As part of my partnership with the Vancouver Heritage Foundation this summer I enjoyed tours with John Atkin and Maurice Guibord all across the city, from post-modern landscapes in the downtown core to the streets of Hastings-Sunrise and up to the historic market garden neighbourhoods of Mount Pleasant. The final instalment of Atkin’s tours brought us to the edge of Pacific Spirit Park on the West Side to examine the origins of the Dunbar/Point Grey communities—a perfect finish to a series that had followed the communities along King Edward Avenue beginning with the Kensington-Cedar Cottage area.
We began our walk at the northwest corner of Chaldecott Park, so named for Francis Miller Chaldecot, a lawyer who once owned several hundred acres of property in the area and is credited with helping to organize the area of South Vancouver as a suburban community. The “end” of King Edward (it continues for a few blocks after being intersected by Pacific Spirit Park) signifies the boundary of a neighbourhood known for its affluence, and boasts a huge number of beautiful heritage homes ranging from those of the Dutch Colonial style to ubiquitous Craftsman Bungalows.
John explained the origins of the UBC Endowment Act in 1907, and how the initial plans for the area featured land set aside for a residential subdivision which never fully materialized. Following the selection of the Point Grey campus in 1910 and the establishment the first section of the University Endowment Lands in 1911 (more added in 1920), the surrounding area was advertised as prime real estate; original plans for development also included plans for other “major colleges”, making properties an attractive commodity at the first public auction of the land in 1927. John noted that many of the advertisements for the emphasized terms like “ocean breeze” and “fresh air” to entice would-be homeowners. Later infrastructure developments such as the completion of the Burrard Bridge in 1932 helped connect these new communities to the bustling downtown sector.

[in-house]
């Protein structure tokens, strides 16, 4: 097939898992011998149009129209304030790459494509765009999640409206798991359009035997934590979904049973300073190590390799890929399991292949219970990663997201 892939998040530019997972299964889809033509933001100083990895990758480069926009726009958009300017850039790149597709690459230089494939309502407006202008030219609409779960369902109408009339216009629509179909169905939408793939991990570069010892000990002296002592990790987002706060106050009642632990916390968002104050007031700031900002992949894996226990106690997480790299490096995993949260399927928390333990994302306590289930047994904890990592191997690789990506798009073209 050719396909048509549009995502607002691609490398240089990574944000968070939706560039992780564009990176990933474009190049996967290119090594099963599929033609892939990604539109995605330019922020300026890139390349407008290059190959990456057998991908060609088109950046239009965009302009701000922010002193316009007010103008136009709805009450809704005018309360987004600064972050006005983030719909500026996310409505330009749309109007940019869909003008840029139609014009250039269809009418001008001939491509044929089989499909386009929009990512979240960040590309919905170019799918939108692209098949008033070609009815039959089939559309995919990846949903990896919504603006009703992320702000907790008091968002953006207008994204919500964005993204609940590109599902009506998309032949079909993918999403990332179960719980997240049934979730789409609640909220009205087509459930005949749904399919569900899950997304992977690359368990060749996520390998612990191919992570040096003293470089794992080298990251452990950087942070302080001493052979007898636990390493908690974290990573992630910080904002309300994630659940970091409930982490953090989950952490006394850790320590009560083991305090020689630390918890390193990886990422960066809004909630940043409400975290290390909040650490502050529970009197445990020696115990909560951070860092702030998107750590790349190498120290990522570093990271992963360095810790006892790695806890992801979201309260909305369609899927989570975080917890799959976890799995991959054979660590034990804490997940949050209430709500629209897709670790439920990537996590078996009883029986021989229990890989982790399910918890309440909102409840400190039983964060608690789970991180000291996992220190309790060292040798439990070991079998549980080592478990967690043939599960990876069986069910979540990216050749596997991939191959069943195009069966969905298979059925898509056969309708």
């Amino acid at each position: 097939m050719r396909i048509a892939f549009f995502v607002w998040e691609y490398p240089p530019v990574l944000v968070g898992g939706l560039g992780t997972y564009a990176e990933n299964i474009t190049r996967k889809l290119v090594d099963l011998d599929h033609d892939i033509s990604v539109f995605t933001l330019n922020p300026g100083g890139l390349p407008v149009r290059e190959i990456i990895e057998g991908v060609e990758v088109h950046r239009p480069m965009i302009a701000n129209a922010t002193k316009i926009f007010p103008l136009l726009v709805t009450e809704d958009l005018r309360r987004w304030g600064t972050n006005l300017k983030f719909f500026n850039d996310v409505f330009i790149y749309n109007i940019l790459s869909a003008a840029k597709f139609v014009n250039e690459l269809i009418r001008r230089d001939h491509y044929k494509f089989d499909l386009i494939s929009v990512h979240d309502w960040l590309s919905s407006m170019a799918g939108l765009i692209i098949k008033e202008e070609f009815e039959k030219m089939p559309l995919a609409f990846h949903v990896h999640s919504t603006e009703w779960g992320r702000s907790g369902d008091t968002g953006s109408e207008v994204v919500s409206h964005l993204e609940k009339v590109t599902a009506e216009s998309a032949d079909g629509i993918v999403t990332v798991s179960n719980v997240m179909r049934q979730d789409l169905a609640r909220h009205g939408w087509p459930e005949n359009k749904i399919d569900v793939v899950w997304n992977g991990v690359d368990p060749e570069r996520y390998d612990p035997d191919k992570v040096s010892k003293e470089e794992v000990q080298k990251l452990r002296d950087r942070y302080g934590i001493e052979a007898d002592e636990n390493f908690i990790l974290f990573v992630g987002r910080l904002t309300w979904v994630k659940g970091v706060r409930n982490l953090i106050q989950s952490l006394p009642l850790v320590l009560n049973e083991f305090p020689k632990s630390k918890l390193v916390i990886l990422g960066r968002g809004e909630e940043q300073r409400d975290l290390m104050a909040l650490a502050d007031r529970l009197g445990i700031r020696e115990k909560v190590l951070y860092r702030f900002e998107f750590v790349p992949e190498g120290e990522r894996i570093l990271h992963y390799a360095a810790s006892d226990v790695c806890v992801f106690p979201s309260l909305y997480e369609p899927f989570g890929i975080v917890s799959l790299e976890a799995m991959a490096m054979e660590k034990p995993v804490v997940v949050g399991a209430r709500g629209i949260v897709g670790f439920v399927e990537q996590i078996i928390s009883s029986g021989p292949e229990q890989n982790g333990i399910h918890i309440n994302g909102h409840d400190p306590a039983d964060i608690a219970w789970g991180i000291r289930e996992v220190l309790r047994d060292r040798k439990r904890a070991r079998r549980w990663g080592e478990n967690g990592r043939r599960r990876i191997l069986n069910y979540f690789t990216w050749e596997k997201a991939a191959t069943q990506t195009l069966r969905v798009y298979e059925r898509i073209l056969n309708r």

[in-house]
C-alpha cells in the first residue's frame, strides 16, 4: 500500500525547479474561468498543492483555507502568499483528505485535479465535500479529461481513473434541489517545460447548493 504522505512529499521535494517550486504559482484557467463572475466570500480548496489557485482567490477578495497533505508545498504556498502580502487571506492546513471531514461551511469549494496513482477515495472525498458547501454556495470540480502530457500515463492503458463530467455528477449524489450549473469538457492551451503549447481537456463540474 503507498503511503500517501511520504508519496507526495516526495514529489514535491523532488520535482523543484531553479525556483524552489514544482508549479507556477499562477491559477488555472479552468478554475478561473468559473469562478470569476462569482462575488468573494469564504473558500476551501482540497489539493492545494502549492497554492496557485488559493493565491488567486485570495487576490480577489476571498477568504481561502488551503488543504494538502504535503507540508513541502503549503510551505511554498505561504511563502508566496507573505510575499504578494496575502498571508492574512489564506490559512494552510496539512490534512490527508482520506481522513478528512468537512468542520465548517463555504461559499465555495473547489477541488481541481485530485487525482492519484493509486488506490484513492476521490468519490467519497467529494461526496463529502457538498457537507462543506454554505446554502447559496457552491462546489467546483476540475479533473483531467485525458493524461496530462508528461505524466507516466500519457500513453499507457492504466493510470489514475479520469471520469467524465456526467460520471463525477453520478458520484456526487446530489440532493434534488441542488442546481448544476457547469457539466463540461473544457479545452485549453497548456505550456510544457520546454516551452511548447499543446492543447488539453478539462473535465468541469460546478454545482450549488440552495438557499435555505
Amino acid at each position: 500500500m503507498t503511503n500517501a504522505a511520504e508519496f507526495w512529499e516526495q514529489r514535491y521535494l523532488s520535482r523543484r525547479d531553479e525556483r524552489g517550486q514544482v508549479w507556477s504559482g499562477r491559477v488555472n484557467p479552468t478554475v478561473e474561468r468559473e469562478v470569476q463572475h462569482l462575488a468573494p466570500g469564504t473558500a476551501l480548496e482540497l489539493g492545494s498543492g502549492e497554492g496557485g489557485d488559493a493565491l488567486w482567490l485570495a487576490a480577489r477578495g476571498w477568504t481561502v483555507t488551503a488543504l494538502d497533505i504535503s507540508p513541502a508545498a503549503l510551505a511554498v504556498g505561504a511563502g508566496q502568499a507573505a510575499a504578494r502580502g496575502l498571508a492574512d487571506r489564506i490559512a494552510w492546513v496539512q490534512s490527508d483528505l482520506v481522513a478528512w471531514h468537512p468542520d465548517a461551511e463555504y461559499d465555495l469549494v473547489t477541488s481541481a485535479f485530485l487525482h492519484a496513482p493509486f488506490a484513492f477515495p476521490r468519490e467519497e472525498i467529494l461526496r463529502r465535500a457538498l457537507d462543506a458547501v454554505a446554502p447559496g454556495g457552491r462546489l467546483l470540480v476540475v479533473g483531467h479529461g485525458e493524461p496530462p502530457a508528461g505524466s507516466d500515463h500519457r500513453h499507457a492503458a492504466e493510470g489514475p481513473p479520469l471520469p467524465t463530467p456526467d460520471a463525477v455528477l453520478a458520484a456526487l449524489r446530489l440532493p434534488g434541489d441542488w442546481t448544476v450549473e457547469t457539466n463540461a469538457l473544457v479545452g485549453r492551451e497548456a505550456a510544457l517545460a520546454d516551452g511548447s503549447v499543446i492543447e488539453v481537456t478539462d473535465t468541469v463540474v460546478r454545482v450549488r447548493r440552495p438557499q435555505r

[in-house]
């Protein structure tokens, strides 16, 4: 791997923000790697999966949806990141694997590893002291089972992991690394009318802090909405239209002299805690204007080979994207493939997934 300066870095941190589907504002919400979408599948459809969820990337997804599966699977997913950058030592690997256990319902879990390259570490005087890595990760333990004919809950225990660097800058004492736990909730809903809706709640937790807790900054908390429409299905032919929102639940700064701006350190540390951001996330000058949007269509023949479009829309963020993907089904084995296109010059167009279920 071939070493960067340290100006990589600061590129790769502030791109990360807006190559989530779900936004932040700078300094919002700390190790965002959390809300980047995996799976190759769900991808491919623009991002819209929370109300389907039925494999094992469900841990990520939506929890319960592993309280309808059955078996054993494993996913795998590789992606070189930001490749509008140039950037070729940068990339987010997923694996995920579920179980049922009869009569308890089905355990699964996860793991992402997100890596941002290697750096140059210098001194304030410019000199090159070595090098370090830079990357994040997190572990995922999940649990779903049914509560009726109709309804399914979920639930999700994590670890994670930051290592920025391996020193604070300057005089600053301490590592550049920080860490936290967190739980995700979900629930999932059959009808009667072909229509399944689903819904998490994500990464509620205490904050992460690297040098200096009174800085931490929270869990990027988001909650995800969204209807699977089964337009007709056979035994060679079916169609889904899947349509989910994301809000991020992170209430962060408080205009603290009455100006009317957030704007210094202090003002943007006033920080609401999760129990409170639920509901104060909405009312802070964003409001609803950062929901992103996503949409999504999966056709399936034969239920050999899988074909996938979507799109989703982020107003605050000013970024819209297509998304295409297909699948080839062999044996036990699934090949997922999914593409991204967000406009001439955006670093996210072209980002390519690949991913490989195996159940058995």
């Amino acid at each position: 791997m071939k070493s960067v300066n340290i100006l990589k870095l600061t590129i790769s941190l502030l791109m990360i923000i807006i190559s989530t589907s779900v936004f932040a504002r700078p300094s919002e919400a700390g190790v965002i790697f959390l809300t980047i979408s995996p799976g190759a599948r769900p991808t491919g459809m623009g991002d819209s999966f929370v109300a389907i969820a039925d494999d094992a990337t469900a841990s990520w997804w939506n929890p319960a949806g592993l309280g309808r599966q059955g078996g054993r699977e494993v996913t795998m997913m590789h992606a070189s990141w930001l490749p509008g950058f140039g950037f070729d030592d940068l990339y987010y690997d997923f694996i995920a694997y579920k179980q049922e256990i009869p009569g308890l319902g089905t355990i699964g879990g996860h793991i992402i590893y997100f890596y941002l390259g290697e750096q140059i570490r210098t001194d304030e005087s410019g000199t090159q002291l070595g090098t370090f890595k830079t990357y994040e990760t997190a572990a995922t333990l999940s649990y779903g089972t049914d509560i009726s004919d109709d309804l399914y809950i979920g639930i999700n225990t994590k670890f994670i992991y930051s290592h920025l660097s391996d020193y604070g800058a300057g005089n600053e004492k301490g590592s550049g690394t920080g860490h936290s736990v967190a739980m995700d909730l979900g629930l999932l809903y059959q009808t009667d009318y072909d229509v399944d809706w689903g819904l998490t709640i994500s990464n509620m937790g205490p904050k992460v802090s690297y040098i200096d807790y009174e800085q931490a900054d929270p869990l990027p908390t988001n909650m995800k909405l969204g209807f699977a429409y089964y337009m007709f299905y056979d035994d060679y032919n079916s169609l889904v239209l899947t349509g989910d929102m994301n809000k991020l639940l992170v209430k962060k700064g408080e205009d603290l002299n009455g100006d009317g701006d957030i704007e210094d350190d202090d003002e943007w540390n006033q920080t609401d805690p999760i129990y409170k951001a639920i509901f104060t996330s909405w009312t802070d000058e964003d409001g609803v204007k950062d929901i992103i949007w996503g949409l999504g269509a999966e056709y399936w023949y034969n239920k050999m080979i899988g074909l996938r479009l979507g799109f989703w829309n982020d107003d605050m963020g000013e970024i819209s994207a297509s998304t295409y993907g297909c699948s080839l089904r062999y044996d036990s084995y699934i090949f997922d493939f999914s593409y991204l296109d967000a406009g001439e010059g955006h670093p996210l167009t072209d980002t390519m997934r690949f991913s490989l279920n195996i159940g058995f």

The University was establishment on the Point Grey campus in 1925 (on unceded Musqueam territory), but eventually much of the land was transferred back to the provincial government. In 1989 the residual undeveloped land was passed to Metro Vancouver, which eventually converted it into . Though the massive park is officially on unincorporated land and therefore can’t challenge Stanley Park’s distinction of being the city’s “largest urban park”, it definitely has it beat measuring 2,160 acres to Stanley Park’s 1,001.
The homes in the area surrounding King Edward and Crown Street are a direct reflection of the individuals who originally purchased the land, with stunning examples of large and small homes, including eye-catching takes on English Arts & Crafts styles that blend the simplicity of the era with medieval-inspired British accents. Along the blocks we saw peaked entrances, gothic arches, odd-yet-elegant rolled eaves, and a number of new homes that (try to) emulate the historic character of their neighbours.
Our tour finished with a rainy walk around Camosun Bog, which John pointed out as the only urban bog still in existence in the city. It was interesting that a tour so focused on homes and residential development would end at the outskirts of the forest; perhaps a little reminder of how the whole city looked before we began to build our homes here. John wasn’t quite sure yet what he and the VHF have planned for next year’s tours, but I definitely plan on tagging along.